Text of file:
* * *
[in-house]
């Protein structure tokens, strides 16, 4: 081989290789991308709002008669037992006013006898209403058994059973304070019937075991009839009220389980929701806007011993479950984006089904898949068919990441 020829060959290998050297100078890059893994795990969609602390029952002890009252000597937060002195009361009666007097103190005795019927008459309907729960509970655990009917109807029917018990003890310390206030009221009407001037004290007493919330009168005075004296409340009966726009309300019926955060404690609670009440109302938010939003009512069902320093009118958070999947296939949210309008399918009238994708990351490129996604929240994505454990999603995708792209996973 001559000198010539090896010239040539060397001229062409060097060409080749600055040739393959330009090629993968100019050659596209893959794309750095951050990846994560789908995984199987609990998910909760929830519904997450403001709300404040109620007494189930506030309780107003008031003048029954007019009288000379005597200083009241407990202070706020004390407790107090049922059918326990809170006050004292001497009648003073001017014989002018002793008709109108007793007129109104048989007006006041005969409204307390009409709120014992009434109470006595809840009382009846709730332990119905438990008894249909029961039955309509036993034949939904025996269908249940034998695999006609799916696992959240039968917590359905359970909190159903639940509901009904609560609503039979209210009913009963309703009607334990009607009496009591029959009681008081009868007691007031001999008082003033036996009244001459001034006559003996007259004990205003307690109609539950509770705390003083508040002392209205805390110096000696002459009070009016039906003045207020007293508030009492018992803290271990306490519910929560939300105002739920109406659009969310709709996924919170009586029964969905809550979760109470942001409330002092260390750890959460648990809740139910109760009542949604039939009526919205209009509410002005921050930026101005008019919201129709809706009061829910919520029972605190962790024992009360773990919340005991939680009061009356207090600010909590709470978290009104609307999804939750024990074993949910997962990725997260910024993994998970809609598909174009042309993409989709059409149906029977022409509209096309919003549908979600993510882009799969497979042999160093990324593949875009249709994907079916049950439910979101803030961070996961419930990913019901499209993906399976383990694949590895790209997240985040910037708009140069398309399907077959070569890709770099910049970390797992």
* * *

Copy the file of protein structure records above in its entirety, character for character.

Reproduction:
[in-house]
């Protein structure tokens, strides 16, 4: 081989290789991308709002008669037992006013006898209403058994059973304070019937075991009839009220389980929701806007011993479950984006089904898949068919990441 020829060959290998050297100078890059893994795990969609602390029952002890009252000597937060002195009361009666007097103190005795019927008459309907729960509970655990009917109807029917018990003890310390206030009221009407001037004290007493919330009168005075004296409340009966726009309300019926955060404690609670009440109302938010939003009512069902320093009118958070999947296939949210309008399918009238994708990351490129996604929240994505454990999603995708792209996973 001559000198010539090896010239040539060397001229062409060097060409080749600055040739393959330009090629993968100019050659596209893959794309750095951050990846994560789908995984199987609990998910909760929830519904997450403001709300404040109620007494189930506030309780107003008031003048029954007019009288000379005597200083009241407990202070706020004390407790107090049922059918326990809170006050004292001497009648003073001017014989002018002793008709109108007793007129109104048989007006006041005969409204307390009409709120014992009434109470006595809840009382009846709730332990119905438990008894249909029961039955309509036993034949939904025996269908249940034998695999006609799916696992959240039968917590359905359970909190159903639940509901009904609560609503039979209210009913009963309703009607334990009607009496009591029959009681008081009868007691007031001999008082003033036996009244001459001034006559003996007259004990205003307690109609539950509770705390003083508040002392209205805390110096000696002459009070009016039906003045207020007293508030009492018992803290271990306490519910929560939300105002739920109406659009969310709709996924919170009586029964969905809550979760109470942001409330002092260390750890959460648990809740139910109760009542949604039939009526919205209009509410002005921050930026101005008019919201129709809706009061829910919520029972605190962790024992009360773990919340005991939680009061009356207090600010909590709470978290009104609307999804939750024990074993949910997962990725997260910024993994998970809609598909174009042309993409989709059409149906029977022409509209096309919003549908979600993510882009799969497979042999160093990324593949875009249709994907079916049950439910979101803030961070996961419930990913019901499209993906399976383990694949590895790209997240985040910037708009140069398309399907077959070569890709770099910049970390797992």